How the RSS Has Reduced History to a Morality Play Between Hindu 'Heroes' and 'Other' Villains

The truth is that the Hindu Right demolished the statues of Lenin and Periyar because both subscribed to the idea of equality, of creating a non-hierarchical society. To such a quest the RSS, evidently, is bitterly opposed.

Credit: Wikimedia Commons/Twitter

Credit: Wikimedia Commons/Twitter

Bharatiya Janata Party national general secretary Ram Madhav’s piece in the Indian Express titled ‘No Mean Victory’, foretold the violence Tripura has been witnessing ever since his party swept to power on March 3. Explaining how the BJP scripted its victory in Tripura, Madhav spoke of the “violence, intimidation and an atmosphere of threat and oppression” that pervaded the state under Left rule. He quoted a diplomat who sent him a message saying, “The world needs fewer Communists.” 

Presumably, the BJP in Tripura has taken the diplomat’s message to Madhav quite literally – they have attacked the cadres and offices of the Communist Party of India (Marxist), at places even occupying them. The gratuitous, grotesque form that the violence in Tripura has taken is best exemplified by BJP workers bulldozing the Communist icon and inspiration, Vladimir Ilyich Ulyanov, better known as Lenin, in the town of Belonia, severing his head from the statue and then playing football with it.

Typically, the BJP ascribed the bulldozing of Lenin to an “overflow of anger”, precisely the argument it offered to reduce to rubble the Babri Masjid on December 6, 1992. The Hindu Right’s anger is quick to overflow every time a person ferrying cattle is lynched or a Hindu girl marries a Muslim boy. The Hindu Right seems in a constant state of simmer at what Muslim rulers did to India centuries ago – destroyed temples, raped women, converted Hindus – who now must be brought back into the fold of Hinduism through a process benignly called ghar wapsi (a homecoming).

The Hindu Right must have an inexhaustible lust for violence to decapitate the statue of Lenin. In ‘No Mean Victory’, Madhav credits US President Ronald Reagan and British Prime Minister Margaret Thatcher for “decimating Communism.” A word such as defeat or vanquish just wouldn’t do for Madhav. He predicts Reagan and Thatcher’s task is most likely to be completed by Prime Minister Narendra Modi in India. The violence of language has sought an expression in action, symbolically and substantively.

Before Modi fulfils Madhav’s dream of decimating communism, including statues of communist icons, he should perhaps know that it is possible to sight Lenin in every Indian’s dreamland called the US. For instance, he is atop an apartment building in New York, gazing into the horizon. He reached there through a rather circuitous route, his 18-foot statue commissioned by the erstwhile USSR.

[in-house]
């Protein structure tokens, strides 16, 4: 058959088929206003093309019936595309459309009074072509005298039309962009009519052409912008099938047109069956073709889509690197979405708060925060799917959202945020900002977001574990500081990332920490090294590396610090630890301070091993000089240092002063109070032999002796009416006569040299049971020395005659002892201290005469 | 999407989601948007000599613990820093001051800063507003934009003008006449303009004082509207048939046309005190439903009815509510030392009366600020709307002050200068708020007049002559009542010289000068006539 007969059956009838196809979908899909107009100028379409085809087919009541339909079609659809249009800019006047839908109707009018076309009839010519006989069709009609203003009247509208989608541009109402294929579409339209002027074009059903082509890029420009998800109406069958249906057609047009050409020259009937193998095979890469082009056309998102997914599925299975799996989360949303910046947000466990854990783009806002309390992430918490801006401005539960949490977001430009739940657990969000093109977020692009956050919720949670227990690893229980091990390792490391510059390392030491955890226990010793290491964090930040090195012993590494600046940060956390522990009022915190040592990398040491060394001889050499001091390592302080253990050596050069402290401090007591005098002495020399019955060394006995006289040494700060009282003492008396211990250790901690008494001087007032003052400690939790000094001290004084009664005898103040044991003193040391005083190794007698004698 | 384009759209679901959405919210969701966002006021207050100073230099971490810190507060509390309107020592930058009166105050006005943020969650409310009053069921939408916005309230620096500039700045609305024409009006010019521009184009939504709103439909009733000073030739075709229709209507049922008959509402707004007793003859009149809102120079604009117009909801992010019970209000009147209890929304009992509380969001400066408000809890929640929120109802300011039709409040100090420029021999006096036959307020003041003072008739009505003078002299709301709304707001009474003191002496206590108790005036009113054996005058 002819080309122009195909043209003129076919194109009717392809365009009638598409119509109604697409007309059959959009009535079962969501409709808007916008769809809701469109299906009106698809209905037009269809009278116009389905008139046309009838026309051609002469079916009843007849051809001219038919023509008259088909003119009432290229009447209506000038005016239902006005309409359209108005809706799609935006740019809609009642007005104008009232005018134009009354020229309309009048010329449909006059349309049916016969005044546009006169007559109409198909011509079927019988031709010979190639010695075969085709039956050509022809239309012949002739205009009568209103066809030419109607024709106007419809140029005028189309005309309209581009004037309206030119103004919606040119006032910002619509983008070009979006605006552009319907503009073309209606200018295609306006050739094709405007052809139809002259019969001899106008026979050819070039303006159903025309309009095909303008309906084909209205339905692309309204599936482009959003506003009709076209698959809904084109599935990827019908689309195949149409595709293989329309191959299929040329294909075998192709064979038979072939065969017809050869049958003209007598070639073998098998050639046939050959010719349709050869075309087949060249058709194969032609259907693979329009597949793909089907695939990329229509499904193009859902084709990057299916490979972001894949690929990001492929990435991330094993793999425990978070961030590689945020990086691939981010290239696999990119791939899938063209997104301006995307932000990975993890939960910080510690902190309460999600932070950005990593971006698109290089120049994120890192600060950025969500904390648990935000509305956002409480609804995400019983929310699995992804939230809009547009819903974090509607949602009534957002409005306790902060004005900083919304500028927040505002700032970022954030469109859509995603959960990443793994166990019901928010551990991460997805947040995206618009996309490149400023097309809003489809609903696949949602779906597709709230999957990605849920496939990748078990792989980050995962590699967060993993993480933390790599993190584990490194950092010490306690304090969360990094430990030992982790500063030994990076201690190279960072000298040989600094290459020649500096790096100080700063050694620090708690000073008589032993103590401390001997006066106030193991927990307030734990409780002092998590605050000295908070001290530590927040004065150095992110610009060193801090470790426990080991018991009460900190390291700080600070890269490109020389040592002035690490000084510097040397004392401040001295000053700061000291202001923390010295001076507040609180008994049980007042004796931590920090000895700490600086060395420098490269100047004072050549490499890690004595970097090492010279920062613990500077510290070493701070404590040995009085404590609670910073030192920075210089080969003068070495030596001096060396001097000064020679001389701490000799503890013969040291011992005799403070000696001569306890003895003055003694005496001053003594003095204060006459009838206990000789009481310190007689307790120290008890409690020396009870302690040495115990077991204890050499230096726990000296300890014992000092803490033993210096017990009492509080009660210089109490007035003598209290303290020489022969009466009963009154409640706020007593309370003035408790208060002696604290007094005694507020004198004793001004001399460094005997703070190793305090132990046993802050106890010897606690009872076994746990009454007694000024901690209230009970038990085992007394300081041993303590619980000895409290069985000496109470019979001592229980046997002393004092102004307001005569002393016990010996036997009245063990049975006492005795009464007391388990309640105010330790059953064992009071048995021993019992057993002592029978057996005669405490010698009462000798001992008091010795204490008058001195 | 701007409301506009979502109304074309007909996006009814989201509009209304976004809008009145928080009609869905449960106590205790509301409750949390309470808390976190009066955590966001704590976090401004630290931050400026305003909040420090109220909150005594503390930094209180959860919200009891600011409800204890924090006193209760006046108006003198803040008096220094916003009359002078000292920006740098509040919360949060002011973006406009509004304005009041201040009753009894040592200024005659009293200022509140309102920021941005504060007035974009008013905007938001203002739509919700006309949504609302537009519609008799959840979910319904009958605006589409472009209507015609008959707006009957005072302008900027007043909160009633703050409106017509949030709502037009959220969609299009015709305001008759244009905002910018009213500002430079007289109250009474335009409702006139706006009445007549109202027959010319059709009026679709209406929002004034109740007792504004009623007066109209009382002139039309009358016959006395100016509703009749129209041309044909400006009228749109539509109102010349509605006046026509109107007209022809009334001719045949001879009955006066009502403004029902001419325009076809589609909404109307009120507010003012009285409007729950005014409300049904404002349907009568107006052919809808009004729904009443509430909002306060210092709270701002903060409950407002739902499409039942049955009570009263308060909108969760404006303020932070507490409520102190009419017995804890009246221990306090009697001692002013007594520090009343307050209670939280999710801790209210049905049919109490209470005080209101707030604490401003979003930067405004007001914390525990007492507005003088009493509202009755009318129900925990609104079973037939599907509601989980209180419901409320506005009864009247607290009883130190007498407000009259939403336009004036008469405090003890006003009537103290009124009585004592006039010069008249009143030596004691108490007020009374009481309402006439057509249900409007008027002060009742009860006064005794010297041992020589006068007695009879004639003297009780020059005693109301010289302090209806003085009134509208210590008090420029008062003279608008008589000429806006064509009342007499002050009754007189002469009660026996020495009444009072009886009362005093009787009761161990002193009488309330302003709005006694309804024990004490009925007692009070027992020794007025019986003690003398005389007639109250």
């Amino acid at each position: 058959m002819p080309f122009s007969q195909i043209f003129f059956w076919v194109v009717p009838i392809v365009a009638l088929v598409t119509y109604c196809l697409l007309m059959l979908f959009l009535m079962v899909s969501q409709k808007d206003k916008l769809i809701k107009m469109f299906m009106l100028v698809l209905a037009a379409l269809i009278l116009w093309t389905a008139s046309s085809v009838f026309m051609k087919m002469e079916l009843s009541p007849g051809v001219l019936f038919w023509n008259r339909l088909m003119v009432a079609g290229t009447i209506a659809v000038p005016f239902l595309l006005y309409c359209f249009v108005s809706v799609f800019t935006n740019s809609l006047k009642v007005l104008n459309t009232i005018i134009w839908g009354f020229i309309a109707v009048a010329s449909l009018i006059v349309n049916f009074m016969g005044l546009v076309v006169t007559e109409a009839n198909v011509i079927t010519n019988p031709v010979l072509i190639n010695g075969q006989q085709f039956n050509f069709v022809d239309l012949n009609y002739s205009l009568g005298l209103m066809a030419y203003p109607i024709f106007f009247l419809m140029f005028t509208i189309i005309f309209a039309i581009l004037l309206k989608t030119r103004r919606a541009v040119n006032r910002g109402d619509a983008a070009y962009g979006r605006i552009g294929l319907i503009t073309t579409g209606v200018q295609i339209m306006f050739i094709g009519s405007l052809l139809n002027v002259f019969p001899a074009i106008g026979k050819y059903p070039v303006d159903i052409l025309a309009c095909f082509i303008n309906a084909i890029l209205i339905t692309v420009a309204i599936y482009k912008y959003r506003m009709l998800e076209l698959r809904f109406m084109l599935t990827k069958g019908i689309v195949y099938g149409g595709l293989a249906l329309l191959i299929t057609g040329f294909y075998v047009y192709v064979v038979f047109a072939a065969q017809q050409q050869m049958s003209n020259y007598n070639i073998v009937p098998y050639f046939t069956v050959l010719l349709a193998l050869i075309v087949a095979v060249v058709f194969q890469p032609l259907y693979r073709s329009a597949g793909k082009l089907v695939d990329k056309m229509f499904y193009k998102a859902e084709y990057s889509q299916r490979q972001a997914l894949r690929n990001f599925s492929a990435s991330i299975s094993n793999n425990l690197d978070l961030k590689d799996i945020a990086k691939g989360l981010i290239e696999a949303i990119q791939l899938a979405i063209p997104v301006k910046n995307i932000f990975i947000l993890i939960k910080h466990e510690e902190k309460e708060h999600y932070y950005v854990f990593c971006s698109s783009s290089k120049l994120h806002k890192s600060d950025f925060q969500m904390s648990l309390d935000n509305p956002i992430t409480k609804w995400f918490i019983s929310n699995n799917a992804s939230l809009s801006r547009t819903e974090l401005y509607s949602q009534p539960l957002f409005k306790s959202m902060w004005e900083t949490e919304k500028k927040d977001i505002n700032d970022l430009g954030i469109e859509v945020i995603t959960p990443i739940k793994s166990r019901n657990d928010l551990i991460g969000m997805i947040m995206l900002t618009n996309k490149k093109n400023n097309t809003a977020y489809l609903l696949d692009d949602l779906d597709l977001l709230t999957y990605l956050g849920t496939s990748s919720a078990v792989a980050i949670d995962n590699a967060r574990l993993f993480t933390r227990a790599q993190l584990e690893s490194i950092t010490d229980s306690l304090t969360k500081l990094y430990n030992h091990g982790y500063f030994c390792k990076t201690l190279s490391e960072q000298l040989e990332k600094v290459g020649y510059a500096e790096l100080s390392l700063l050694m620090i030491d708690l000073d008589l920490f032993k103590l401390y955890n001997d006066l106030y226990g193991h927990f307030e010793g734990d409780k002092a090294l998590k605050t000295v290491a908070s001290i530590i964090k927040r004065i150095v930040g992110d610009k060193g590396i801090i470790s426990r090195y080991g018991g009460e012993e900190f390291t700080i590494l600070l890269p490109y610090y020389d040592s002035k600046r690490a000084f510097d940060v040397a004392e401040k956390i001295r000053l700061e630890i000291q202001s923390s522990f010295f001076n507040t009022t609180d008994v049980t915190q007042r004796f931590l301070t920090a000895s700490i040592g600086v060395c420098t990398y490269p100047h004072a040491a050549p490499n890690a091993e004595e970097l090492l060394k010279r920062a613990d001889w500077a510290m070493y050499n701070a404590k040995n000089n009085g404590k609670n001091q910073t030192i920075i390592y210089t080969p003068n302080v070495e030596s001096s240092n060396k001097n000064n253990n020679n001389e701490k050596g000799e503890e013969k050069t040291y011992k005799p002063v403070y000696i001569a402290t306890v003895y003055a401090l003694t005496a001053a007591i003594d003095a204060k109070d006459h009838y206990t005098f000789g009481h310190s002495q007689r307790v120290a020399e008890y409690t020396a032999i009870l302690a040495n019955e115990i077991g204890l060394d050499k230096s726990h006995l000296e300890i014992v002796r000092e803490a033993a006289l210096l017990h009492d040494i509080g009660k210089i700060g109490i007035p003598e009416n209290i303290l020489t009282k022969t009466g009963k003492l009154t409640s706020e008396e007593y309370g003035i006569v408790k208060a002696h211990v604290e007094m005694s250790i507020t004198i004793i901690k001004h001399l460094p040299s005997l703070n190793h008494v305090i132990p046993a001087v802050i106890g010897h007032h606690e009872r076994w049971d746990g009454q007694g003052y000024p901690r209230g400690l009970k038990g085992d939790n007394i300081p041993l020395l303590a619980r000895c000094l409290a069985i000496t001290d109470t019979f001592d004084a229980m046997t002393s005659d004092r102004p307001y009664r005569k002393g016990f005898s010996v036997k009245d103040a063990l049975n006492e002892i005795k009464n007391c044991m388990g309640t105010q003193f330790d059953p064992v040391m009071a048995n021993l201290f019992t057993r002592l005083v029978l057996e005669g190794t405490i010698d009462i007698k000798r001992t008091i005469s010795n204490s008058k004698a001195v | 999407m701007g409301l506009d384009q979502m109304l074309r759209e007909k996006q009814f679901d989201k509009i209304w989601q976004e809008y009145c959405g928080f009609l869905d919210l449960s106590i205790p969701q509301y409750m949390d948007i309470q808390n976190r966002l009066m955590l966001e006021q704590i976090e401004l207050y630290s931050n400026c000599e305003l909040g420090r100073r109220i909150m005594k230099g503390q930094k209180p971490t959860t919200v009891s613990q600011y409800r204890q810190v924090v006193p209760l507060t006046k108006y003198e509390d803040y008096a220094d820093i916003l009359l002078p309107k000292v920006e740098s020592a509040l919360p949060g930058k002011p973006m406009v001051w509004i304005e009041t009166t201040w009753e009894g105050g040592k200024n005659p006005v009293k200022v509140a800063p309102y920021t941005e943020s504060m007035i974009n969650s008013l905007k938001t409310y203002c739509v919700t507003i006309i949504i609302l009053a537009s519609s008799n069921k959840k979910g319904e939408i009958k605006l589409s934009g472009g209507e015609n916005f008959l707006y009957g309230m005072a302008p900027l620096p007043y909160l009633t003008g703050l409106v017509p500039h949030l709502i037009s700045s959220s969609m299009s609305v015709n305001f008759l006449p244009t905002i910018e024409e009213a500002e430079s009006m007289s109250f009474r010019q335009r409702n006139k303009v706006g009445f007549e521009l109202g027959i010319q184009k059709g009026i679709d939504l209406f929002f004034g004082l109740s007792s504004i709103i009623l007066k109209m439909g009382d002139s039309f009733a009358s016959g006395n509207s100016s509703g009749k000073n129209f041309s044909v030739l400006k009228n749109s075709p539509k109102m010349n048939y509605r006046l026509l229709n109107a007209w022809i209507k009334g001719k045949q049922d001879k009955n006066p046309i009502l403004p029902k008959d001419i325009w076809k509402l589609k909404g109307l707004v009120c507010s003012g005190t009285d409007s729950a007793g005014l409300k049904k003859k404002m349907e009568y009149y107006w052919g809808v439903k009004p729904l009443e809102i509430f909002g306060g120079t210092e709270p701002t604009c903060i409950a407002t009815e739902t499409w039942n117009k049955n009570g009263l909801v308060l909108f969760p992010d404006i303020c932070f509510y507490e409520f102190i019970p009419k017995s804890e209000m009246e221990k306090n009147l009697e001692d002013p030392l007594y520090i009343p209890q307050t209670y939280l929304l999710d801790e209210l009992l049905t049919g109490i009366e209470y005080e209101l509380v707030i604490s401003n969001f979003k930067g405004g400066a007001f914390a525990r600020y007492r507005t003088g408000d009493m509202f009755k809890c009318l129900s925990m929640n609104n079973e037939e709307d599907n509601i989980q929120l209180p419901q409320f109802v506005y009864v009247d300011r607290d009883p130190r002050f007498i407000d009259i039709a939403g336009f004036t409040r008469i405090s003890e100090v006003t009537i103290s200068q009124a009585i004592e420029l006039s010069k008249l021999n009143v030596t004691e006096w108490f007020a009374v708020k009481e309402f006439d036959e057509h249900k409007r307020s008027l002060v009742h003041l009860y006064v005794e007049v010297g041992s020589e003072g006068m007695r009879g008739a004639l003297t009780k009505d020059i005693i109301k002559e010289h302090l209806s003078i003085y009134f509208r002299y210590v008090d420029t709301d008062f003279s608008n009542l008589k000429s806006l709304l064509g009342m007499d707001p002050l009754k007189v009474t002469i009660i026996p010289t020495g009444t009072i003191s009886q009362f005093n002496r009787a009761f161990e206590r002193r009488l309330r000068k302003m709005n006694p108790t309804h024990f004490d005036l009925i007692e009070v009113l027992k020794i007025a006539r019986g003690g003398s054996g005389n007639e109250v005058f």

But before the statue could be sent overseas, the Soviet Union collapsed in 1989. Two American developers found Lenin junked outside Moscow. They ferried him over to the US and installed it on the roof of Red Square building in New York in 1994. For 22 years, the “quirky Lenin statue” became a landmark until, in September 2016, Red Square changed hands. 

The new owners, for whatever reasons, brought down the statue, not violently, but with due care and diligence. Last year, Lenin was shifted to 178 Norfolk, a property owned by Michael Rosen, who had also developed Red Square. After a new plinth was built, the statue of Lenin was raised on it. No right-wingers, of whom there is no dearth in the US, chanted slogans against the statuesque rehabilitation of Lenin, let alone seek to disfigure him.

Lenin’s statues were indeed brought down in several countries that were once part of the USSR or reeled under its influence. In Ukraine, for instance, hundreds of Lenin’s statues were either demolished or removed. These countries believed they had been under the occupation of Communist Russia and, in their flush of freedom, sought to remove the symbols of socialism, of which Lenin’s statue was one. He was a reminder to them of their grim and bloody past.

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Though Madhav applauds Thatcher for decimating communism, he needs to acquaint himself with the history of Lenin’s bust in London’s Islington Museum. The UK government commissioned the bust during the Second World War as a tribute to the Soviet Union inflicting heavy losses on Hitler’s army. Unveiled in 1942 and placed in Holford Square, the votaries of fascism inscribed anti-communist, anti-racist slogans at the site. It prompted the government to shift the bust to Islington Town Hall and then to the museum.

It is beyond the Sangh to appreciate the nuances of history. For its activists, history is a morality play, a story of villains and heroes, all of whom Hindus, worthy of being extolled for waging a relentless battle against Muslim and Christian conquerors. India’s communists are incapable of appreciating the Hindu heroes of the past because their sensibilities are rooted in an ideology spawned in the West. It is a travesty of justice that the communists don’t see value in, say, Rashtriya Swayamsevak Sangh ideologue Deendayal Upadhyaya’s Integral Humanism, regardless of it being an intellectual patchwork that is as confusing as it is inelegant.